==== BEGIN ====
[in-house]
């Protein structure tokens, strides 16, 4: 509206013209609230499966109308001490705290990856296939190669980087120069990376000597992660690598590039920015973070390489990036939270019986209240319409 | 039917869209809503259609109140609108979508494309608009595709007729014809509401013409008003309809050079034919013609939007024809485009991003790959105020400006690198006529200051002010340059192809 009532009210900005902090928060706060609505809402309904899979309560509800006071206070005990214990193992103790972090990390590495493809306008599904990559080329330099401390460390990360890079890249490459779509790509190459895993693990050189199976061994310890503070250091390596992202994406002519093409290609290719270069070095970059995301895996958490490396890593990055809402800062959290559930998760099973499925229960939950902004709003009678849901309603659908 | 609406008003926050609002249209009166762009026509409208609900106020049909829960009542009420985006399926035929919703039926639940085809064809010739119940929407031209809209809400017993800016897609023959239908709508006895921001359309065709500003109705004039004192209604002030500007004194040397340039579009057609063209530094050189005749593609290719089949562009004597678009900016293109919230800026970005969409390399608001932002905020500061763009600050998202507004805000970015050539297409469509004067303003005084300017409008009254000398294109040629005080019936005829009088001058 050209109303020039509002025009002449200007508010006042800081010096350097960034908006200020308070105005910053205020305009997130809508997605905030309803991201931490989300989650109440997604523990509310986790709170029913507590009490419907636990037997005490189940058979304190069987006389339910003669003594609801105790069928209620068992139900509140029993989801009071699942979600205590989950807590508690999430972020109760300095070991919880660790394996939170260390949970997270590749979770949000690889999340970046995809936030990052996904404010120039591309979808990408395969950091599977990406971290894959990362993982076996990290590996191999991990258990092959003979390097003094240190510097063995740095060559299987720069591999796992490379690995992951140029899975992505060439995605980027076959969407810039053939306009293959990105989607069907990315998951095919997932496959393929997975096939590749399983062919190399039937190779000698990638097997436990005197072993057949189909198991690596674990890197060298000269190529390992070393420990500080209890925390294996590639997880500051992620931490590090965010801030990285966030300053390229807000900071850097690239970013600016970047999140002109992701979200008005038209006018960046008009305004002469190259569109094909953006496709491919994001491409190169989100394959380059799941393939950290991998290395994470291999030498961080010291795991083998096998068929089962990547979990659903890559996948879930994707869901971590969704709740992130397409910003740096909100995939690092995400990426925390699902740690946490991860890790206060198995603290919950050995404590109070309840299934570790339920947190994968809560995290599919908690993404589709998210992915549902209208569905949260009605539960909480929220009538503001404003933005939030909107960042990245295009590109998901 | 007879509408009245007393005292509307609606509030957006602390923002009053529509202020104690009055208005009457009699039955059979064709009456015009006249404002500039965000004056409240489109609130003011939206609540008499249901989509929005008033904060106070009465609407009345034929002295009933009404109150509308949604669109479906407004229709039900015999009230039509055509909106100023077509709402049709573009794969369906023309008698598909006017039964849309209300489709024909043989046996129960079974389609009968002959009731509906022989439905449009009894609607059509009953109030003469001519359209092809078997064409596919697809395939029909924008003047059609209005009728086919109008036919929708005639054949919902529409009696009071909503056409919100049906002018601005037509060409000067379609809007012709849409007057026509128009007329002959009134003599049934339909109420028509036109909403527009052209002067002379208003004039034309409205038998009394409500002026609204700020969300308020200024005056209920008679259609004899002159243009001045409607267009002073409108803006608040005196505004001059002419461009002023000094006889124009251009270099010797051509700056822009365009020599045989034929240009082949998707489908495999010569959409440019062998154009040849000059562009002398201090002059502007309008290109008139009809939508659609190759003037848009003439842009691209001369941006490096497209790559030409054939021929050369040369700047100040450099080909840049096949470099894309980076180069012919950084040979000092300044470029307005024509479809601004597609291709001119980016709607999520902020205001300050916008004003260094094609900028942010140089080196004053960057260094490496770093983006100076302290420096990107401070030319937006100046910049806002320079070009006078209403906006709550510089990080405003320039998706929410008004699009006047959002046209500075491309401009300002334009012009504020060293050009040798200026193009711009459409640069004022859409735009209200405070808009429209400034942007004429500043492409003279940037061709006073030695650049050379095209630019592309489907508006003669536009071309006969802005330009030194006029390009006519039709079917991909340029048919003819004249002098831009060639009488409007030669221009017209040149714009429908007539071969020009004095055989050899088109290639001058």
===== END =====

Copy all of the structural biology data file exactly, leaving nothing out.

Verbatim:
[in-house]
């Protein structure tokens, strides 16, 4: 509206013209609230499966109308001490705290990856296939190669980087120069990376000597992660690598590039920015973070390489990036939270019986209240319409 | 039917869209809503259609109140609108979508494309608009595709007729014809509401013409008003309809050079034919013609939007024809485009991003790959105020400006690198006529200051002010340059192809 009532009210900005902090928060706060609505809402309904899979309560509800006071206070005990214990193992103790972090990390590495493809306008599904990559080329330099401390460390990360890079890249490459779509790509190459895993693990050189199976061994310890503070250091390596992202994406002519093409290609290719270069070095970059995301895996958490490396890593990055809402800062959290559930998760099973499925229960939950902004709003009678849901309603659908 | 609406008003926050609002249209009166762009026509409208609900106020049909829960009542009420985006399926035929919703039926639940085809064809010739119940929407031209809209809400017993800016897609023959239908709508006895921001359309065709500003109705004039004192209604002030500007004194040397340039579009057609063209530094050189005749593609290719089949562009004597678009900016293109919230800026970005969409390399608001932002905020500061763009600050998202507004805000970015050539297409469509004067303003005084300017409008009254000398294109040629005080019936005829009088001058 050209109303020039509002025009002449200007508010006042800081010096350097960034908006200020308070105005910053205020305009997130809508997605905030309803991201931490989300989650109440997604523990509310986790709170029913507590009490419907636990037997005490189940058979304190069987006389339910003669003594609801105790069928209620068992139900509140029993989801009071699942979600205590989950807590508690999430972020109760300095070991919880660790394996939170260390949970997270590749979770949000690889999340970046995809936030990052996904404010120039591309979808990408395969950091599977990406971290894959990362993982076996990290590996191999991990258990092959003979390097003094240190510097063995740095060559299987720069591999796992490379690995992951140029899975992505060439995605980027076959969407810039053939306009293959990105989607069907990315998951095919997932496959393929997975096939590749399983062919190399039937190779000698990638097997436990005197072993057949189909198991690596674990890197060298000269190529390992070393420990500080209890925390294996590639997880500051992620931490590090965010801030990285966030300053390229807000900071850097690239970013600016970047999140002109992701979200008005038209006018960046008009305004002469190259569109094909953006496709491919994001491409190169989100394959380059799941393939950290991998290395994470291999030498961080010291795991083998096998068929089962990547979990659903890559996948879930994707869901971590969704709740992130397409910003740096909100995939690092995400990426925390699902740690946490991860890790206060198995603290919950050995404590109070309840299934570790339920947190994968809560995290599919908690993404589709998210992915549902209208569905949260009605539960909480929220009538503001404003933005939030909107960042990245295009590109998901 | 007879509408009245007393005292509307609606509030957006602390923002009053529509202020104690009055208005009457009699039955059979064709009456015009006249404002500039965000004056409240489109609130003011939206609540008499249901989509929005008033904060106070009465609407009345034929002295009933009404109150509308949604669109479906407004229709039900015999009230039509055509909106100023077509709402049709573009794969369906023309008698598909006017039964849309209300489709024909043989046996129960079974389609009968002959009731509906022989439905449009009894609607059509009953109030003469001519359209092809078997064409596919697809395939029909924008003047059609209005009728086919109008036919929708005639054949919902529409009696009071909503056409919100049906002018601005037509060409000067379609809007012709849409007057026509128009007329002959009134003599049934339909109420028509036109909403527009052209002067002379208003004039034309409205038998009394409500002026609204700020969300308020200024005056209920008679259609004899002159243009001045409607267009002073409108803006608040005196505004001059002419461009002023000094006889124009251009270099010797051509700056822009365009020599045989034929240009082949998707489908495999010569959409440019062998154009040849000059562009002398201090002059502007309008290109008139009809939508659609190759003037848009003439842009691209001369941006490096497209790559030409054939021929050369040369700047100040450099080909840049096949470099894309980076180069012919950084040979000092300044470029307005024509479809601004597609291709001119980016709607999520902020205001300050916008004003260094094609900028942010140089080196004053960057260094490496770093983006100076302290420096990107401070030319937006100046910049806002320079070009006078209403906006709550510089990080405003320039998706929410008004699009006047959002046209500075491309401009300002334009012009504020060293050009040798200026193009711009459409640069004022859409735009209200405070808009429209400034942007004429500043492409003279940037061709006073030695650049050379095209630019592309489907508006003669536009071309006969802005330009030194006029390009006519039709079917991909340029048919003819004249002098831009060639009488409007030669221009017209040149714009429908007539071969020009004095055989050899088109290639001058």